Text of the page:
Simplified evaluation based on clinical and biochemical variables might predict the degree of hepatic fibrosis in patients with postcholecystectomy bile duct strictures.
Prospective cohort study.
Tertiary care referral and teaching hospital.
Sixty-four patients with postcholecystectomy bile duct strictures undergoing definitive repair. Prospectively collected information included demographics, disease-related characteristics, and serial liver function tests. Hepatic histologic features (fibrosis, cholestasis, portal inflammation, and ductular proliferation) were independently graded by 2 pathologists masked to clinical data using a previously validated scale. Patients were dichotomized into groups based on degree of hepatic fibrosis. Univariate and multivariate analyses were performed.
Main Outcome Measure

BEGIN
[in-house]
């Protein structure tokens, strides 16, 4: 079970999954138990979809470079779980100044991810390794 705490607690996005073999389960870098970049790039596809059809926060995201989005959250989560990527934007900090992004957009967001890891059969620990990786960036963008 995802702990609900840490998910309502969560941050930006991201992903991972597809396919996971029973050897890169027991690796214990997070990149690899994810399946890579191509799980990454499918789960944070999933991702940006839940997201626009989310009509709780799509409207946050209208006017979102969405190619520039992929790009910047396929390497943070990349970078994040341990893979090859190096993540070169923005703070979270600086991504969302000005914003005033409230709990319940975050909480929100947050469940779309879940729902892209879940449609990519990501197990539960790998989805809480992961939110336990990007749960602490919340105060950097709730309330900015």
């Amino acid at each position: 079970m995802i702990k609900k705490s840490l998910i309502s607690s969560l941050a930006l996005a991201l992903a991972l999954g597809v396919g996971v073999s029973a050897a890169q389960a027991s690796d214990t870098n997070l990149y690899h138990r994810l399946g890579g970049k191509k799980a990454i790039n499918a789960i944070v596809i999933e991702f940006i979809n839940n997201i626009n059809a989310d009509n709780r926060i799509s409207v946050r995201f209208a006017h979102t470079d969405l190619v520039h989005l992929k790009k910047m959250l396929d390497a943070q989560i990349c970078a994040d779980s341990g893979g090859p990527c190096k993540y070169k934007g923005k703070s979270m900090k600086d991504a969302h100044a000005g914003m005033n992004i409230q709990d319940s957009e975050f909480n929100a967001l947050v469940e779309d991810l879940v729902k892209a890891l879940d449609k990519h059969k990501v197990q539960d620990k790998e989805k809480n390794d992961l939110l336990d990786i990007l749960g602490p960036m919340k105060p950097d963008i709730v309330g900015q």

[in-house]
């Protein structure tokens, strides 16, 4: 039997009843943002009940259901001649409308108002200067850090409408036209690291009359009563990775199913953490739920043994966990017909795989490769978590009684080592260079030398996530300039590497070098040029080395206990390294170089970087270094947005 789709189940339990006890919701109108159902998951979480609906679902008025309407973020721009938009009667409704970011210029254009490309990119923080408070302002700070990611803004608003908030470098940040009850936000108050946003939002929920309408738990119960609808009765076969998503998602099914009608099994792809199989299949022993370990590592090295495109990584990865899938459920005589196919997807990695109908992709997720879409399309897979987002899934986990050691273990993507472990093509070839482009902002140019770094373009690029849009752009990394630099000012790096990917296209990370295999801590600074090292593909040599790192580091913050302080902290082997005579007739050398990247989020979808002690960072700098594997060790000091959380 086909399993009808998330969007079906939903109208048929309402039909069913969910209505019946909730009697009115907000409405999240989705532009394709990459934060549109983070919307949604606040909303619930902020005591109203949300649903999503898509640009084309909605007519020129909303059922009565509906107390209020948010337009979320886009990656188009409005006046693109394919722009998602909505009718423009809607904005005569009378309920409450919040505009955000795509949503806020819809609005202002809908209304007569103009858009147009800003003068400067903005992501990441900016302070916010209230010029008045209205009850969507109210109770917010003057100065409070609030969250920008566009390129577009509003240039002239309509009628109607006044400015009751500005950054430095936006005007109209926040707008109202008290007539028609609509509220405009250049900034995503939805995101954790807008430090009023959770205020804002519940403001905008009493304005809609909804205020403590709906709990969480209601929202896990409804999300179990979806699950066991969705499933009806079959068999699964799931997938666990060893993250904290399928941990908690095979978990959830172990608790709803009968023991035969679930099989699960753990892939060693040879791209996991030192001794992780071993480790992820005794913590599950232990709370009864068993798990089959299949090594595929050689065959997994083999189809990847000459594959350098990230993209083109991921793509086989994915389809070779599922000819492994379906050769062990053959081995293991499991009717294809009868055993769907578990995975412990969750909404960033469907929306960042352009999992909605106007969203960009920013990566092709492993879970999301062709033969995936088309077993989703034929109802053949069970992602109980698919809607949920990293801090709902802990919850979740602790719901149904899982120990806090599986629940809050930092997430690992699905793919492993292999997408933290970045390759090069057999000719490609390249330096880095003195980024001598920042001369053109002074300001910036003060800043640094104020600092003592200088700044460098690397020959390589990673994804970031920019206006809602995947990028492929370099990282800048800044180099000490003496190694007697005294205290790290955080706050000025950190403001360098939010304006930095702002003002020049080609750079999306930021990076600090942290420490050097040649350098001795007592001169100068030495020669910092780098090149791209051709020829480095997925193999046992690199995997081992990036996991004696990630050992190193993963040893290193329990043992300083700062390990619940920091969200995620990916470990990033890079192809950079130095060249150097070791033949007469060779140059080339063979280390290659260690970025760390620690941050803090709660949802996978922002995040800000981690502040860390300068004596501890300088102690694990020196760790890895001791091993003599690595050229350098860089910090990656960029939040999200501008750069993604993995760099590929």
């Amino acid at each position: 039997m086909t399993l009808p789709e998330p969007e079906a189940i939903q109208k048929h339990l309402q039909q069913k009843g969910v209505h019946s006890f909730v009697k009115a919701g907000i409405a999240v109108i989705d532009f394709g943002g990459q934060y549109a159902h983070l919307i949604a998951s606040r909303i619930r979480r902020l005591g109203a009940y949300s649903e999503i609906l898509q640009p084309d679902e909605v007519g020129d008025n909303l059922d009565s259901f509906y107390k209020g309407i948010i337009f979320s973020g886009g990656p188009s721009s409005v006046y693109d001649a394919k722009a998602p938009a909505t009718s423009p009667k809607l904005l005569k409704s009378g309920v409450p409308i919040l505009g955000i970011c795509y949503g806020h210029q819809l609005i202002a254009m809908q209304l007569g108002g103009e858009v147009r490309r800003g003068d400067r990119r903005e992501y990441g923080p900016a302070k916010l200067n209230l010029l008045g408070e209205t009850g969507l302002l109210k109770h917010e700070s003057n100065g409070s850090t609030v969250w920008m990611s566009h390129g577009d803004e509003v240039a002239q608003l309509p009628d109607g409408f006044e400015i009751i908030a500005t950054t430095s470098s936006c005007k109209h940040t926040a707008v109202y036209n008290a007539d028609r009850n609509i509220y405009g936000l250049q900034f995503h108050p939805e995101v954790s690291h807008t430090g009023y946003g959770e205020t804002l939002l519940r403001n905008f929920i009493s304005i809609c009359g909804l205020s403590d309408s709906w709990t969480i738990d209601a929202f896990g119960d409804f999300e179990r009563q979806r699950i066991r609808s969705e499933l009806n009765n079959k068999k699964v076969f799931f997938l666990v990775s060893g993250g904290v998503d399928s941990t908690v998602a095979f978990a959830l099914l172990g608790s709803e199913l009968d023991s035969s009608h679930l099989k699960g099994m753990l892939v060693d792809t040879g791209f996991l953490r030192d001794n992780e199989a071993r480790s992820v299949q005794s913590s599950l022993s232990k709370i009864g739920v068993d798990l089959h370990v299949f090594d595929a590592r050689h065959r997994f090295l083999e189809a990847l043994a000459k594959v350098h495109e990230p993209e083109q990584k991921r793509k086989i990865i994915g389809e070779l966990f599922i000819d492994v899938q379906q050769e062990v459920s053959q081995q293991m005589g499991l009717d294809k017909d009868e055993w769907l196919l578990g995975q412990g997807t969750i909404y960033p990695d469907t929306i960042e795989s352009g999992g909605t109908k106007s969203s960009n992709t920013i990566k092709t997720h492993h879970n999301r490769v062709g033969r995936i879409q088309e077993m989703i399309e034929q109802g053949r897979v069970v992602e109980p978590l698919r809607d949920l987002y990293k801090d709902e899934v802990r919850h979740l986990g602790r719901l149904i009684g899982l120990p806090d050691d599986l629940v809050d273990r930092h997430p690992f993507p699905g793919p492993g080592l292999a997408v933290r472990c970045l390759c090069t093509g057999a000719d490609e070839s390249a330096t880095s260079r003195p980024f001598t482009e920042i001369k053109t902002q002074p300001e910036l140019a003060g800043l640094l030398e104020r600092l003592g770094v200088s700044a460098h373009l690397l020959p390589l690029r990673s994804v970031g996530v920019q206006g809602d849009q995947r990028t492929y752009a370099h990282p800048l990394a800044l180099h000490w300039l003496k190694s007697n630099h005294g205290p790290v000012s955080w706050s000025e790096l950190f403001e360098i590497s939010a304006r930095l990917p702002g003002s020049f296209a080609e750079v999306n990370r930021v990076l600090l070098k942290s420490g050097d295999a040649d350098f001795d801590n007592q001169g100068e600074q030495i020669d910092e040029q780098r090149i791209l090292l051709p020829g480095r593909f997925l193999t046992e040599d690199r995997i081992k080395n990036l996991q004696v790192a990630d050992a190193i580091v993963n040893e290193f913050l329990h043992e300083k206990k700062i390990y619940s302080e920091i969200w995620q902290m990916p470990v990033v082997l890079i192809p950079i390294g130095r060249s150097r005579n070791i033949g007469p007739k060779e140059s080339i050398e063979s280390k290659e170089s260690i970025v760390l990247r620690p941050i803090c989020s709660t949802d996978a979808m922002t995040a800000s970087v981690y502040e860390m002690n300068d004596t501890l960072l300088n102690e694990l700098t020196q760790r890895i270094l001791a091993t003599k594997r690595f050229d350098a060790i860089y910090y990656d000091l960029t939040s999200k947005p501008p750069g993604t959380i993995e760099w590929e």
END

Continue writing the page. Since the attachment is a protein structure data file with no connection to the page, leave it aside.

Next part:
Identification of variables that predict the presence of advanced hepatic fibrosis (grade 2-3).
Thirty-five patients (55%) had early hepatic fibrosis (grade 0-1), and the remaining 29 (45%) had advanced fibrosis (grade 2-3). Univariate analysis demonstrated that duration of biliary obstruction, presence of portal hypertension, basal alanine aminotransferase (ALT) levels, and time to normalization of serum total bilirubin, ALT, and alkaline phosphatase levels after surgical drainage were statistically significantly associated with the presence of advanced hepatic fibrosis. However, multivariate analysis revealed that only duration of biliary obstruction (odds ratio [OR], 1.6048; P = .009), basal ALT levels (OR, 0.9634; P = .02), and time to normalization of ALT levels after surgical drainage (OR, 1.6680; P = .006) were significant predictors of advanced hepatic fibrosis.
Duration of biliary obstruction, basal ALT level, and time to normalization of ALT level after surgical repair are independent predictors of advanced hepatic fibrosis (grade 2-3) in patients with postcholecystectomy bile duct strictures.